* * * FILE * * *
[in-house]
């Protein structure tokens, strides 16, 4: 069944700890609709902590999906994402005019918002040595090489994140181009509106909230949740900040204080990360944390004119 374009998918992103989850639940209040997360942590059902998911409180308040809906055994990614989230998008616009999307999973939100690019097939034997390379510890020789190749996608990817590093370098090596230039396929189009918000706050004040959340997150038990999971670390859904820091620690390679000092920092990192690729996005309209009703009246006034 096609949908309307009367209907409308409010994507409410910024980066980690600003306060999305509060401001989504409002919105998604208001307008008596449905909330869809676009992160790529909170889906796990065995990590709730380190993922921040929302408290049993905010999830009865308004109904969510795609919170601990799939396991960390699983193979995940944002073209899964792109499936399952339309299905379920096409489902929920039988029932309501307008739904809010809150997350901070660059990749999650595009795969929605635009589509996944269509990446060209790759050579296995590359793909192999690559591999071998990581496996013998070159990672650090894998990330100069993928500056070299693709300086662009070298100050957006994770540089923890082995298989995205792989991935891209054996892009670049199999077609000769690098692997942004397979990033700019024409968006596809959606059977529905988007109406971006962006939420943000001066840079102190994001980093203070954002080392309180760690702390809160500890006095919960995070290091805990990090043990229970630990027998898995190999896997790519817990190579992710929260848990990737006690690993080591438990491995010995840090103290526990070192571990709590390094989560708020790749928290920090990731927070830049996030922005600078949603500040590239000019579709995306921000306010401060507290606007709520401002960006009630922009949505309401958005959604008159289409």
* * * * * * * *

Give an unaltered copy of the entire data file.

[in-house]
């Protein structure tokens, strides 16, 4: 069944700890609709902590999906994402005019918002040595090489994140181009509106909230949740900040204080990360944390004119 374009998918992103989850639940209040997360942590059902998911409180308040809906055994990614989230998008616009999307999973939100690019097939034997390379510890020789190749996608990817590093370098090596230039396929189009918000706050004040959340997150038990999971670390859904820091620690390679000092920092990192690729996005309209009703009246006034 096609949908309307009367209907409308409010994507409410910024980066980690600003306060999305509060401001989504409002919105998604208001307008008596449905909330869809676009992160790529909170889906796990065995990590709730380190993922921040929302408290049993905010999830009865308004109904969510795609919170601990799939396991960390699983193979995940944002073209899964792109499936399952339309299905379920096409489902929920039988029932309501307008739904809010809150997350901070660059990749999650595009795969929605635009589509996944269509990446060209790759050579296995590359793909192999690559591999071998990581496996013998070159990672650090894998990330100069993928500056070299693709300086662009070298100050957006994770540089923890082995298989995205792989991935891209054996892009670049199999077609000769690098692997942004397979990033700019024409968006596809959606059977529905988007109406971006962006939420943000001066840079102190994001980093203070954002080392309180760690702390809160500890006095919960995070290091805990990090043990229970630990027998898995190999896997790519817990190579992710929260848990990737006690690993080591438990491995010995840090103290526990070192571990709590390094989560708020790749928290920090990731927070830049996030922005600078949603500040590239000019579709995306921000306010401060507290606007709520401002960006009630922009949505309401958005959604008159289409």